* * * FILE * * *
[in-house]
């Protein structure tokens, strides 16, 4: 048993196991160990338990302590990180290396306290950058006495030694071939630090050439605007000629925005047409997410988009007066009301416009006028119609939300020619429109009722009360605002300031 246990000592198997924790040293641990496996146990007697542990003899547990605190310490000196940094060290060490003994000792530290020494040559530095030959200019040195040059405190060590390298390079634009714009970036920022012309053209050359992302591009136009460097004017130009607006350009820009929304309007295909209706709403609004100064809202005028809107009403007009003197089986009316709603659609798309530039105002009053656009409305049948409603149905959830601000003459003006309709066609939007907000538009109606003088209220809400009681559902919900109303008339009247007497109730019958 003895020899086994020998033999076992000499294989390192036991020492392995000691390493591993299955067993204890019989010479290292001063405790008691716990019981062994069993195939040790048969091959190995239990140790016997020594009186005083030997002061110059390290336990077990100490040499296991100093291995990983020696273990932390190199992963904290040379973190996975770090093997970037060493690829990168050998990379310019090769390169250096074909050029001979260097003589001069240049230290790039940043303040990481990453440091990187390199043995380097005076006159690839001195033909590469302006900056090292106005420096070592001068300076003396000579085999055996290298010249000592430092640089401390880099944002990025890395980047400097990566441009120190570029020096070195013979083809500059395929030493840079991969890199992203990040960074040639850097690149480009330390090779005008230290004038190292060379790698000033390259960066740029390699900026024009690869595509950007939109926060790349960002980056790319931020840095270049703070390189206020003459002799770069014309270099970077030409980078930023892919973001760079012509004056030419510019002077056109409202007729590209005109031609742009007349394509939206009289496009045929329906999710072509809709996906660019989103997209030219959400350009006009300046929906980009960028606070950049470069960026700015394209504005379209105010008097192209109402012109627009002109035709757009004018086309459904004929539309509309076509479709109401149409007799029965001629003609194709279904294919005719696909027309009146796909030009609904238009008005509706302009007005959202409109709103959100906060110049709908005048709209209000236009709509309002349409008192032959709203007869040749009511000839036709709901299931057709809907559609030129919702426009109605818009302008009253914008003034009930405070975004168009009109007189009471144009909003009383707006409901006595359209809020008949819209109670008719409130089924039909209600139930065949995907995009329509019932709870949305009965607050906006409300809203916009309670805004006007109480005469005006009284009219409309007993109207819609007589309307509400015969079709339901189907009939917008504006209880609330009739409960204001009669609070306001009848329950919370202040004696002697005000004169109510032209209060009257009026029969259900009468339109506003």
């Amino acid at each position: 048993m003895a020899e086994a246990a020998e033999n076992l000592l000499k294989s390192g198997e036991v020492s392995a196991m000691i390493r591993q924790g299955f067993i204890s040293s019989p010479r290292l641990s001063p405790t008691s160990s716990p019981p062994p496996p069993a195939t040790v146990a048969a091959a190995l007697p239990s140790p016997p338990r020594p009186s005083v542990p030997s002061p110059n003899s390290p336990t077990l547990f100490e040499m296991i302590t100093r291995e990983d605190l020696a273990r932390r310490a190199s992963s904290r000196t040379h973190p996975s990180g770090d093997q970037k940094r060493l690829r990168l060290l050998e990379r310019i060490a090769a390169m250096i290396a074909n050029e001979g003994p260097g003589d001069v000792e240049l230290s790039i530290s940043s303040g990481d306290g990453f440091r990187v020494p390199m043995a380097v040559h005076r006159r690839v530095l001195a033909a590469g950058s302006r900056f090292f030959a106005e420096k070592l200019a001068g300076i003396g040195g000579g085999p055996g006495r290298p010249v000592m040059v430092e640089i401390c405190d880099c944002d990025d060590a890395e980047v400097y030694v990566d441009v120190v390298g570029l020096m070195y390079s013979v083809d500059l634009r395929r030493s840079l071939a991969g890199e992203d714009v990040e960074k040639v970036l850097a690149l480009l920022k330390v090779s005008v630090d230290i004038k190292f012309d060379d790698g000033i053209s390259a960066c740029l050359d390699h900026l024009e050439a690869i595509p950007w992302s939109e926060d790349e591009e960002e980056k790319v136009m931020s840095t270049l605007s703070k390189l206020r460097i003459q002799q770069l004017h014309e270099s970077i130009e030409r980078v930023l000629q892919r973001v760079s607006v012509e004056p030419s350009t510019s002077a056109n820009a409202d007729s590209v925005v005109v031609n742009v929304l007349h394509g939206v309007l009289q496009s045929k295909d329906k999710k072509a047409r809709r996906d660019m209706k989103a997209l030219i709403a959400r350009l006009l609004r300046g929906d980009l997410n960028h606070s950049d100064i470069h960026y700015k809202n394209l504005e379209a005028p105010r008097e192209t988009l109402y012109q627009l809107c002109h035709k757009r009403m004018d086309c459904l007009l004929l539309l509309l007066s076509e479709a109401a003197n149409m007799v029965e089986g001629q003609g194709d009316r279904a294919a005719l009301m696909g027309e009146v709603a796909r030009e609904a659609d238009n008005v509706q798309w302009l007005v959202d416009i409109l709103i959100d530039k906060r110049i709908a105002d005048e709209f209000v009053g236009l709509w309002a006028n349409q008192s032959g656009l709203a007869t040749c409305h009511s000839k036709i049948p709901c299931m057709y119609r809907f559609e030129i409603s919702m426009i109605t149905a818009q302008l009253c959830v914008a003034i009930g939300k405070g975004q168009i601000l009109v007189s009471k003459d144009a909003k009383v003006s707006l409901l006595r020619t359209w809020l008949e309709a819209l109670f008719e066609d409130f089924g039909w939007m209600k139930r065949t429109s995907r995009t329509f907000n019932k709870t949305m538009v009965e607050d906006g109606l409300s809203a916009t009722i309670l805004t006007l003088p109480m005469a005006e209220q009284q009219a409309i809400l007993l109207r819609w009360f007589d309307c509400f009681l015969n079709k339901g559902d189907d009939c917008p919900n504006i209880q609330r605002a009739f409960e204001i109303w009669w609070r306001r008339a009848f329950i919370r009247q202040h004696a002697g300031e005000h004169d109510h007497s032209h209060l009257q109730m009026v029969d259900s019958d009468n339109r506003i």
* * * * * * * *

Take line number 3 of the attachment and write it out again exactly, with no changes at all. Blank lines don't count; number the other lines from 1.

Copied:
């Amino acid at each position: 048993m003895a020899e086994a246990a020998e033999n076992l000592l000499k294989s390192g198997e036991v020492s392995a196991m000691i390493r591993q924790g299955f067993i204890s040293s019989p010479r290292l641990s001063p405790t008691s160990s716990p019981p062994p496996p069993a195939t040790v146990a048969a091959a190995l007697p239990s140790p016997p338990r020594p009186s005083v542990p030997s002061p110059n003899s390290p336990t077990l547990f100490e040499m296991i302590t100093r291995e990983d605190l020696a273990r932390r310490a190199s992963s904290r000196t040379h973190p996975s990180g770090d093997q970037k940094r060493l690829r990168l060290l050998e990379r310019i060490a090769a390169m250096i290396a074909n050029e001979g003994p260097g003589d001069v000792e240049l230290s790039i530290s940043s303040g990481d306290g990453f440091r990187v020494p390199m043995a380097v040559h005076r006159r690839v530095l001195a033909a590469g950058s302006r900056f090292f030959a106005e420096k070592l200019a001068g300076i003396g040195g000579g085999p055996g006495r290298p010249v000592m040059v430092e640089i401390c405190d880099c944002d990025d060590a890395e980047v400097y030694v990566d441009v120190v390298g570029l020096m070195y390079s013979v083809d500059l634009r395929r030493s840079l071939a991969g890199e992203d714009v990040e960074k040639v970036l850097a690149l480009l920022k330390v090779s005008v630090d230290i004038k190292f012309d060379d790698g000033i053209s390259a960066c740029l050359d390699h900026l024009e050439a690869i595509p950007w992302s939109e926060d790349e591009e960002e980056k790319v136009m931020s840095t270049l605007s703070k390189l206020r460097i003459q002799q770069l004017h014309e270099s970077i130009e030409r980078v930023l000629q892919r973001v760079s607006v012509e004056p030419s350009t510019s002077a056109n820009a409202d007729s590209v925005v005109v031609n742009v929304l007349h394509g939206v309007l009289q496009s045929k295909d329906k999710k072509a047409r809709r996906d660019m209706k989103a997209l030219i709403a959400r350009l006009l609004r300046g929906d980009l997410n960028h606070s950049d100064i470069h960026y700015k809202n394209l504005e379209a005028p105010r008097e192209t988009l109402y012109q627009l809107c002109h035709k757009r009403m004018d086309c459904l007009l004929l539309l509309l007066s076509e479709a109401a003197n149409m007799v029965e089986g001629q003609g194709d009316r279904a294919a005719l009301m696909g027309e009146v709603a796909r030009e609904a659609d238009n008005v509706q798309w302009l007005v959202d416009i409109l709103i959100d530039k906060r110049i709908a105002d005048e709209f209000v009053g236009l709509w309002a006028n349409q008192s032959g656009l709203a007869t040749c409305h009511s000839k036709i049948p709901c299931m057709y119609r809907f559609e030129i409603s919702m426009i109605t149905a818009q302008l009253c959830v914008a003034i009930g939300k405070g975004q168009i601000l009109v007189s009471k003459d144009a909003k009383v003006s707006l409901l006595r020619t359209w809020l008949e309709a819209l109670f008719e066609d409130f089924g039909w939007m209600k139930r065949t429109s995907r995009t329509f907000n019932k709870t949305m538009v009965e607050d906006g109606l409300s809203a916009t009722i309670l805004t006007l003088p109480m005469a005006e209220q009284q009219a409309i809400l007993l109207r819609w009360f007589d309307c509400f009681l015969n079709k339901g559902d189907d009939c917008p919900n504006i209880q609330r605002a009739f409960e204001i109303w009669w609070r306001r008339a009848f329950i919370r009247q202040h004696a002697g300031e005000h004169d109510h007497s032209h209060l009257q109730m009026v029969d259900s019958d009468n339109r506003i």